With a small light turned on in the room (in the photo there are 2 LED lamps of 8 watts on the ceiling), the difference between the wall and the screen is striking and clearly inclines in favor of the screen. I note that the camera algorithms increase the contrast and in reality the picture is somewhat different, but in general it gives an idea of ​​the difference. And another point, the darker the scene, the more you can see the advantage of the ALR screen.

The light is on.  The left side of the photo is a light gray wall, the right side is an ALR screen
The light is on. The left side of the photo is a light gray wall, the right side is an ALR screen
The light is on.  On the left is the wall, on the right is the screen.
The light is on. On the left is the wall, on the right is the screen.

Although the image on the screen looks acceptable in the photo, you should not count on a serious movie viewing. Such a scenario is more suitable for watching something in the background or light serials.

Viewing in the dark

And now we come to the most important thing – how the screen works in complete darkness. Once again, I note that ALR screens are needed only in order to block the light falling on the screen from above and from the sides (less) light. In complete darkness, the screen itself becomes a rather strong source of light, which is reflected from all surfaces in the room, falls back onto the screen and kills blacks and contrast in the frame. It follows that the more light objects in the frame, the stronger the re-reflected light will be and the more the contrast will sag.

Therefore, the advantage of the screen will be seen the stronger, the more bright areas in the frame. This is good for the next photo with the stars, there is practically no screen glow and the difference by the wall, although there is, is not so striking. I recommend using RMB to open the picture in a new tab to watch it on a dark background.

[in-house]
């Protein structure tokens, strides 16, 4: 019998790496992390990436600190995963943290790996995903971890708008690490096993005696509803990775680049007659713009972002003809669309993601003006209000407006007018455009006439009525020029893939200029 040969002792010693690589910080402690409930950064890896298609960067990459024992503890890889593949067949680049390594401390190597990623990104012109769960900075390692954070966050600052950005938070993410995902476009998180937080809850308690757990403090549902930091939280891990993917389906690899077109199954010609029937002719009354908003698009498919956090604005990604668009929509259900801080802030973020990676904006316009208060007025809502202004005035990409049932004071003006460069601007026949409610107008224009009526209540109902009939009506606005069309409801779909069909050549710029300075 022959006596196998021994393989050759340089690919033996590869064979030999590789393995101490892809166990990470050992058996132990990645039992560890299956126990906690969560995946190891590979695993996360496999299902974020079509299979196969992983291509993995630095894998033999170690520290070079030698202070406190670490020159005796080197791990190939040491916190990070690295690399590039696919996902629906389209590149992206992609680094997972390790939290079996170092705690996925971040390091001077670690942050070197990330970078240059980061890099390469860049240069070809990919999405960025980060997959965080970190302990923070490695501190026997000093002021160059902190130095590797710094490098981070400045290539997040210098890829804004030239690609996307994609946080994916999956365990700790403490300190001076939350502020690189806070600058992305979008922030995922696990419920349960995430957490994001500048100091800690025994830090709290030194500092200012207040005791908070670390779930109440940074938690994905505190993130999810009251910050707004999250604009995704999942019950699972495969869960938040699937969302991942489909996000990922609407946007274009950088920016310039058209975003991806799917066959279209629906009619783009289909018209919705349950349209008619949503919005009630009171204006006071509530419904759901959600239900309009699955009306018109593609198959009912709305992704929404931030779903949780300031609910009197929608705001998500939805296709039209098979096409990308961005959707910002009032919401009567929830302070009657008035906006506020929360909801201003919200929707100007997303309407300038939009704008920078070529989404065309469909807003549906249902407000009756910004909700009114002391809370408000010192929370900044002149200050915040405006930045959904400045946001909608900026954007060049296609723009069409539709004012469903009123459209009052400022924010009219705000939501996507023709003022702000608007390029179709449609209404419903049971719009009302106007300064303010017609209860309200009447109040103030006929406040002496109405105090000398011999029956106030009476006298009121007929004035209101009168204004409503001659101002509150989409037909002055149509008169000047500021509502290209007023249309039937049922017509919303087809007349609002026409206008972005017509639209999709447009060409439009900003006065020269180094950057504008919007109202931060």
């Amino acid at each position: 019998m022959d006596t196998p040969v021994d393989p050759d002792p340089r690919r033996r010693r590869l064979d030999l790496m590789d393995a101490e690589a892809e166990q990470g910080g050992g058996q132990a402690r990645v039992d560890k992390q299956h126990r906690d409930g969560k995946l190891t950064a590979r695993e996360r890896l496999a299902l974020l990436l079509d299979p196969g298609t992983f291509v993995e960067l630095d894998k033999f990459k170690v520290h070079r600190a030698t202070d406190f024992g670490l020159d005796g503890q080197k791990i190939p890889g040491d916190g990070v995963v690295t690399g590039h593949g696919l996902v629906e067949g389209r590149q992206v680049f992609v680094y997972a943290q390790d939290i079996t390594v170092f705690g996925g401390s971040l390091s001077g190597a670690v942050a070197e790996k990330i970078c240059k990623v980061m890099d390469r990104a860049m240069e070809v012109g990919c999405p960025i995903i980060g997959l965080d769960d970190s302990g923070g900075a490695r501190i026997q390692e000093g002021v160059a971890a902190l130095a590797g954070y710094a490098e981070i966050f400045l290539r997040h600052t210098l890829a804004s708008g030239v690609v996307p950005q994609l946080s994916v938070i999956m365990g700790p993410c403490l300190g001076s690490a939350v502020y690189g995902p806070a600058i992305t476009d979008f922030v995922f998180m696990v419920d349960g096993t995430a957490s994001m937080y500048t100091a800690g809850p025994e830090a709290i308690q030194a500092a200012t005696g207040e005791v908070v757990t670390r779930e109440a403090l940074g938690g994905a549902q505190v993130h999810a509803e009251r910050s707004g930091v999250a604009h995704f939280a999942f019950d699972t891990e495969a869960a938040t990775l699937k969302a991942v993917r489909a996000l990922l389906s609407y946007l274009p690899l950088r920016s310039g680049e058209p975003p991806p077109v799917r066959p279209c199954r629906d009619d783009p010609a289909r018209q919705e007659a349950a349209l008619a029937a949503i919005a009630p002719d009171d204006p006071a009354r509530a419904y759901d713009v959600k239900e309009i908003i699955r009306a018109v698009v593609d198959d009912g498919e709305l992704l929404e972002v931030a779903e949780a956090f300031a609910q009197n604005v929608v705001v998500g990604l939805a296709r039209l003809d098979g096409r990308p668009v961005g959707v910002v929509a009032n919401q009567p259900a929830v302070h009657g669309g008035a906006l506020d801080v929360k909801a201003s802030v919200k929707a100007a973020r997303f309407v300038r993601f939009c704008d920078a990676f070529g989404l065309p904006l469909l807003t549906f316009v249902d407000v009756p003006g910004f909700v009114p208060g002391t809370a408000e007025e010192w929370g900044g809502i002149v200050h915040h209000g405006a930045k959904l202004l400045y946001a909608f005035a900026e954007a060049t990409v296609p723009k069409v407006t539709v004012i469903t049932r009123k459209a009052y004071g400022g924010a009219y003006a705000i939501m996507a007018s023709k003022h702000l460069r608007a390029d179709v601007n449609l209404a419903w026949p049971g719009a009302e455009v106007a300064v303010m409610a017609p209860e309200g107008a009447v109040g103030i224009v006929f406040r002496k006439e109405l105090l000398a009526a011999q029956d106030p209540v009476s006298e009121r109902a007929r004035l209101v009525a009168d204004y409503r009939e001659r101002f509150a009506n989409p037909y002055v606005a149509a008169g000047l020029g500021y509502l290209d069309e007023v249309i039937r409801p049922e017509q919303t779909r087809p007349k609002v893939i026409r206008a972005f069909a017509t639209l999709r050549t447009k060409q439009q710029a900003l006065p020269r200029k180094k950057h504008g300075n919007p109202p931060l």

Left - wall, right - screen
Left – wall, right – screen

Now let’s look at a very revealing photo, when we have about half of the screen shining, and the other half black. Notice the contrast of the droplets on the black background and the overall black level. Again – look in a separate tab on a dark background.

And another illustrative scenario, when we have a lot of white – black font on a white background:

Left - wall, right - screen
Left – wall, right – screen

Results, pros, cons

What’s left? I am certainly glad that I installed the screen, I got exactly what I wanted – increasing the level of contrast without additional decoration of the room, reducing the illumination of the room and blocking, although not completely, this illumination. Is the difference critical when viewing in the dark with or without a screen? No, it is not critical, and, perhaps, someone will say – and so it’s normal. But the screen takes you a couple of steps closer to the “like on TV” picture. For me, the difference is more than obvious, and everything that goes along with installing the screen is worth it.

Pros:

  • Contrast enhancement

  • Black color is more black

  • Screen light reduction

  • Significant backlight blocking by reflected light

  • Absolutely flat and even surface, which is critical for UST projectors

  • In my version, adjustable mounts along two axes

  • Aesthetic moment – you have not just a bare wall, but a large laconic “TV”

Minuses:

  • You have to spend time assembling, drilling the wall, measuring and building levels

  • After installing the screen, unlike the wall, for a larger diagonal, you will need another screen

  • The screen has a slightly different display of colors than a neutral gray wall. Goes more strongly into green and cold. But solved by tweaking

  • If you have a dim projector, then the screen will additionally “reduce” its brightness, compared to a white regular screen or wall.

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One Comment

  1. Excellent post mate! This is the kind of post that deserves more attention, not somebody talking bro-science, but showing multiple photos and giving common-sensical analysis.